The best history books that resonate across time and place

Who am I?

I'm a historian who teaches strategic studies at the National Defense University and Georgetown University in Washington, DC. I'm fascinated by how we write and teach history, how we interpret it, and how we use it. To use history, we have to “get it right,” but we also have to think about how the past impacts the present. One of the foremost challenges confronting historians is how to write the history of their particular subject well while making it applicable (and interesting) more universally. The following books are all particular to the region I study most closely—the Eastern Mediterranean—but their grasp of humanity is profound. Their power and perspectives ring true across millennia.


I wrote...

Restoring Thucydides: Testing Familiar Lessons and Deriving New Ones

By Andrew R. Novo, Jay M. Parker,

Book cover of Restoring Thucydides: Testing Familiar Lessons and Deriving New Ones

What is my book about?

In the world of strategic studies, there are few books more widely studied than Thucydides’ History of the Peloponnesian War. Thucydides’ work is difficult to teach and study because it's long, dense, and substantive. Thucydides was ambitious in hoping that his work would be a “possession for all time.” My co-author, Jay Parker, and I tried to peel away the layers of cliché and oversimplification to get at the “real” Thucydides. Our approach was simple: read the whole book and explore Thucydides’s own time to understand both his historical context and the context of his History. The result is a book that tries to challenge preconceptions and simplified interpretations of Thucydides’s work, but also how we read any “great book” with lessons meant to satisfy existing agendas.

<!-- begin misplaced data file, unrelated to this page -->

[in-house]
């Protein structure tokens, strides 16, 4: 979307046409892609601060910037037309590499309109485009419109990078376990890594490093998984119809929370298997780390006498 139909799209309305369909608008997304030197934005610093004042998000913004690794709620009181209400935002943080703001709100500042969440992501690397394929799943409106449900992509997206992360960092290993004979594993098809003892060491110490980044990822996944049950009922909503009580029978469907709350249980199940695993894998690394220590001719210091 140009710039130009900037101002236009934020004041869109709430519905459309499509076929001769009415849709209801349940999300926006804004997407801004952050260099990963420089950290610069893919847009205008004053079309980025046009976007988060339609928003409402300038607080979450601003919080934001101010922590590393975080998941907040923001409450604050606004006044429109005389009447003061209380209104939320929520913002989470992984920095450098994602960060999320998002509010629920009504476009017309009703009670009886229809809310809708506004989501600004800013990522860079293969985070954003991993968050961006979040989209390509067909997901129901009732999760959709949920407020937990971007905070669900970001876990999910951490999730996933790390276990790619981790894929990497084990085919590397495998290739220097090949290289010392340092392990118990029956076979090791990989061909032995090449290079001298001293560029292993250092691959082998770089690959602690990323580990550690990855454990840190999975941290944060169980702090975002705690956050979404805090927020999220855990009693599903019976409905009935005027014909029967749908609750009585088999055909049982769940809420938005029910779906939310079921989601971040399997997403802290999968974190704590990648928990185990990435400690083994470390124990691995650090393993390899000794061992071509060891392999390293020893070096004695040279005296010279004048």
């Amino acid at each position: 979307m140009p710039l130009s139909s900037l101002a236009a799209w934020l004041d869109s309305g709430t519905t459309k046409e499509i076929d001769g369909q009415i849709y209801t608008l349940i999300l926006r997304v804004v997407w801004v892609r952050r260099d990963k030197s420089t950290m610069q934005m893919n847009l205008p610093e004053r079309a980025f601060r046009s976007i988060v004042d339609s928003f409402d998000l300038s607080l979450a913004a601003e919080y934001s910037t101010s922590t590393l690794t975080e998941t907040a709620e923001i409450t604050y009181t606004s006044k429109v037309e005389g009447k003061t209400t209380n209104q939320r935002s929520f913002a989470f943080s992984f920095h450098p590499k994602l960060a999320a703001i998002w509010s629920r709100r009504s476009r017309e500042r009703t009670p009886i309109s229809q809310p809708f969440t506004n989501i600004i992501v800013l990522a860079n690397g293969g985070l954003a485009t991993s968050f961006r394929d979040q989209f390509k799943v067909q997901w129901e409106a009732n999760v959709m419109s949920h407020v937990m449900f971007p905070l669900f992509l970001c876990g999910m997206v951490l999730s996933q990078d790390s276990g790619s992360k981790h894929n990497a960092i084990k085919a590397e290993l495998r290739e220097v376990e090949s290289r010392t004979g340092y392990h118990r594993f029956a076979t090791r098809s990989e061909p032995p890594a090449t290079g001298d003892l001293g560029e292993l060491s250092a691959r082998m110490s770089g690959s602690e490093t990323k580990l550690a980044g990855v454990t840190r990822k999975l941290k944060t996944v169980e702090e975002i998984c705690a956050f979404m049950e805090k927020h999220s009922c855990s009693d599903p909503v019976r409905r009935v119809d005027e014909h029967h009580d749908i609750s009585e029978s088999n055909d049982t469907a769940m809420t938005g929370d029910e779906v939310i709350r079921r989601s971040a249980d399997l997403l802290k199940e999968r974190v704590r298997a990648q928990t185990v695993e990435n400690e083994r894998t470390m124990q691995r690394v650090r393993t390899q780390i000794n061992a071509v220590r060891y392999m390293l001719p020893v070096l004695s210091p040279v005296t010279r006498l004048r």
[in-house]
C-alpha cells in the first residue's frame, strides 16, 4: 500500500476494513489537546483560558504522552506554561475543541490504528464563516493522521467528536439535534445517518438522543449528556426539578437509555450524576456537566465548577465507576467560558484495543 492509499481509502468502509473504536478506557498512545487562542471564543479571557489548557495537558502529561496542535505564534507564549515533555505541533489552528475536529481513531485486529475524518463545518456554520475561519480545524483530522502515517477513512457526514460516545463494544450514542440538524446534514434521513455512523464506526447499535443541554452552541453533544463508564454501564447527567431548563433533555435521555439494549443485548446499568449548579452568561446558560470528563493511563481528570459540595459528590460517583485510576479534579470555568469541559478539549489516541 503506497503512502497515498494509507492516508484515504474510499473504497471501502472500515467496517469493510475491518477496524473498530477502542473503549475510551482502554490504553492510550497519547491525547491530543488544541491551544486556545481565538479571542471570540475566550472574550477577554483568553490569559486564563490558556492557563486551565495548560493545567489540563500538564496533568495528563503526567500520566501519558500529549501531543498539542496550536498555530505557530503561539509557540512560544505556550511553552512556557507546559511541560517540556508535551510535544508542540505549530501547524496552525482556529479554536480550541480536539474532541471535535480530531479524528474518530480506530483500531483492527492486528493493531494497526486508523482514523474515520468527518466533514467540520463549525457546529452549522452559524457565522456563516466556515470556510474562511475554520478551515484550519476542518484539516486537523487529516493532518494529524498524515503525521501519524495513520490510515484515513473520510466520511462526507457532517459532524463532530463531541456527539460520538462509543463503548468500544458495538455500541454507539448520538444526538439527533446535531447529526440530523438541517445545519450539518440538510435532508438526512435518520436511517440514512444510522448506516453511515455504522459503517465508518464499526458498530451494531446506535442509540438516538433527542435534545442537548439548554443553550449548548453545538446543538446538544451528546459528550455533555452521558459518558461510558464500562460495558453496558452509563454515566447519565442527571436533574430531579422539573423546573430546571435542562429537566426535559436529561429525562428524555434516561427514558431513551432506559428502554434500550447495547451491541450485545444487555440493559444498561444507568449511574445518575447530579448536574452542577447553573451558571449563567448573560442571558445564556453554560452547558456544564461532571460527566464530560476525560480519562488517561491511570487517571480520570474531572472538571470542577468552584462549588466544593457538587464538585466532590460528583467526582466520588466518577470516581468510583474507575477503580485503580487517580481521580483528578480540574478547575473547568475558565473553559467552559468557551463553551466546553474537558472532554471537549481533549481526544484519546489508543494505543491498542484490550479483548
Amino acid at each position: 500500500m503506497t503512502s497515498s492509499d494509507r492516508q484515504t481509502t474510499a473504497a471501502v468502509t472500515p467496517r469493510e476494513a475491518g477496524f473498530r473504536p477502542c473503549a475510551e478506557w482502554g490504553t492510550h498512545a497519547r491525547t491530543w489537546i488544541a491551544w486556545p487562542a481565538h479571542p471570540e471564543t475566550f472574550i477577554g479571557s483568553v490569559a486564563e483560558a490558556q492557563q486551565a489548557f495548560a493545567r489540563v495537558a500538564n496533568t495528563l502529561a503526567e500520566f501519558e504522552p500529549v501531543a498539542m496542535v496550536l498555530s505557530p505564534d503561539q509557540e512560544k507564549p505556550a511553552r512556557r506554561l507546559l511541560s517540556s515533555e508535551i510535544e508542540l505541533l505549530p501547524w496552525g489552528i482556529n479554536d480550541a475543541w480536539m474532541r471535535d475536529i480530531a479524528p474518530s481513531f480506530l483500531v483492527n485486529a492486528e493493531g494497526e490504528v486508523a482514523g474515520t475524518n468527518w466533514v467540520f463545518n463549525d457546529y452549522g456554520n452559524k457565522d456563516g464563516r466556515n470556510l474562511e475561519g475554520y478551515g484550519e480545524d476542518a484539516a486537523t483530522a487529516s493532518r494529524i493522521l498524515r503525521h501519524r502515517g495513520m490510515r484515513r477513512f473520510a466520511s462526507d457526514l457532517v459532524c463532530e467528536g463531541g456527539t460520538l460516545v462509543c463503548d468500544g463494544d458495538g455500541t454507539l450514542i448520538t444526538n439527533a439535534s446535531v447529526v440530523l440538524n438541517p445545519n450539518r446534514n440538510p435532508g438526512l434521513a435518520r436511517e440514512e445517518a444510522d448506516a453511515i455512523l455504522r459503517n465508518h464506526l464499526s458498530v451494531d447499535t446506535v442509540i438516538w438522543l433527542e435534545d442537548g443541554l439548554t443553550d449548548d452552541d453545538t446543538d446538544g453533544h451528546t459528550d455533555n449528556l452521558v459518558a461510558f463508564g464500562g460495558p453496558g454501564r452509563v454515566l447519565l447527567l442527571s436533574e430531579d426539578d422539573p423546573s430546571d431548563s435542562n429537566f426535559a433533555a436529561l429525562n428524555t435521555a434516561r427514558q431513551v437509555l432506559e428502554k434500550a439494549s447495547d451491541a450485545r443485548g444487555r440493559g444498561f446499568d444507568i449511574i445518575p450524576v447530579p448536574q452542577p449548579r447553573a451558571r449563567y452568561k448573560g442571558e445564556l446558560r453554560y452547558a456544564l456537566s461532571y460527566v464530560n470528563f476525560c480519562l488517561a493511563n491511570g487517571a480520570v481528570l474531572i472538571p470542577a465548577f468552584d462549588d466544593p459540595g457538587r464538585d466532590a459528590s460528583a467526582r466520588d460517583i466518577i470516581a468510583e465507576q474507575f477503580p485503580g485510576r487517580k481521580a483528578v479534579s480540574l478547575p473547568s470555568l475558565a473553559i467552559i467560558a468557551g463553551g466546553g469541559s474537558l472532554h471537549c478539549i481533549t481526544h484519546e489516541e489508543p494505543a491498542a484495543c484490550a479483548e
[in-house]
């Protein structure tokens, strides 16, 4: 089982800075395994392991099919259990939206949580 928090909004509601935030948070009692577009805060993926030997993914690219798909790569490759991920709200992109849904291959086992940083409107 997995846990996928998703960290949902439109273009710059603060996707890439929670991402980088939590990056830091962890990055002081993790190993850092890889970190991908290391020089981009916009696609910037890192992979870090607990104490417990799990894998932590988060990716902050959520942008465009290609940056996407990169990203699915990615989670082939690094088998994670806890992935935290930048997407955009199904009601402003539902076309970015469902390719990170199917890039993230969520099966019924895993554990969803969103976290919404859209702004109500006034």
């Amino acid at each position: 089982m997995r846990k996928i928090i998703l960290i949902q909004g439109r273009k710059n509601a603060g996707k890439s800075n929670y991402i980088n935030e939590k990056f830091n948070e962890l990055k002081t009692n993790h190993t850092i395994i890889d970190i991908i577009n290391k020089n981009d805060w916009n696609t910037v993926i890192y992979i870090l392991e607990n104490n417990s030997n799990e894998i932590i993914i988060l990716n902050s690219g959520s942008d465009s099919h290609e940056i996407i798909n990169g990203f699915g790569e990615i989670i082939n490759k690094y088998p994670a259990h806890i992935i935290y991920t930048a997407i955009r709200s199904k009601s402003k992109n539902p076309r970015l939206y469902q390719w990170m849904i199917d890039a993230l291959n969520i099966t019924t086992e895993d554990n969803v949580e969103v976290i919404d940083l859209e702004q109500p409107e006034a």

The books I picked & why

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The History of the Peloponnesian War

By Thucydides,

Book cover of The History of the Peloponnesian War

Why this book?

Thucydides’ History of the Peloponnesian War probably needs no introduction. It is our only primary source for the shattering conflict between Athens and Sparta, which ended the “Golden” period of Athens famous for its art, its plays, and of course, its revolutionary system of direct democracy. Beyond its value as a work of history, Thucydides provides timeless insights into the nature of humanity, conflict, and society. He remains one of the most profound writers about human nature, politics, and strategy. When I teach Thucydides, I often joke with students that whatever you are looking for, “you can find it in Thucydides.” Just thinking in terms of contemporary headlines, we might say that if you’re interested in the dynamics of great power competition, you can find it in Thucydides. If you want to explore how societies react to pandemic diseases, how democracies debate policy or how they are vulnerable to demagoguery, how policymakers manage fears of escalation in conflict, or how big conflicts can have small causes, “you can find it in Thucydides.”


Freedom and Death

By Nikos Kazantzakes,

Book cover of Freedom and Death

Why this book?

Kazantzakis is perhaps most famous for being excommunicated after he wrote The Last Temptation of Christ, but I think his best book is Freedom and Death. Freedom and Death was described as Kazantzakis’ “modern Iliad,” but it is more than a tale of heroes and war. It is about the struggle of the Cretan people for liberty and their desire to end the Ottoman occupation of their island at the end of the 19th century. In spite of the obvious morality of the cause of freedom, Kazantzakis paints a complex picture in which there are no obvious heroes and humanity’s faults are clearly visible. No character is more noble than the Turk, Nuri Bey. None more flawed than the novel’s Greek protagonist, Captain Michalis. Freedom and Death is also the powerful story of a man’s struggle against himself and the conflict between our personal interests and our greater obligations. It is about the dreams we pursue and the costs we suffer to achieve them. In Kazantzakis’ work, these profound tensions are often resolved through violence, but for all the brutality in the book, a sensitive and powerful portrait of humanity at its best and worst endures.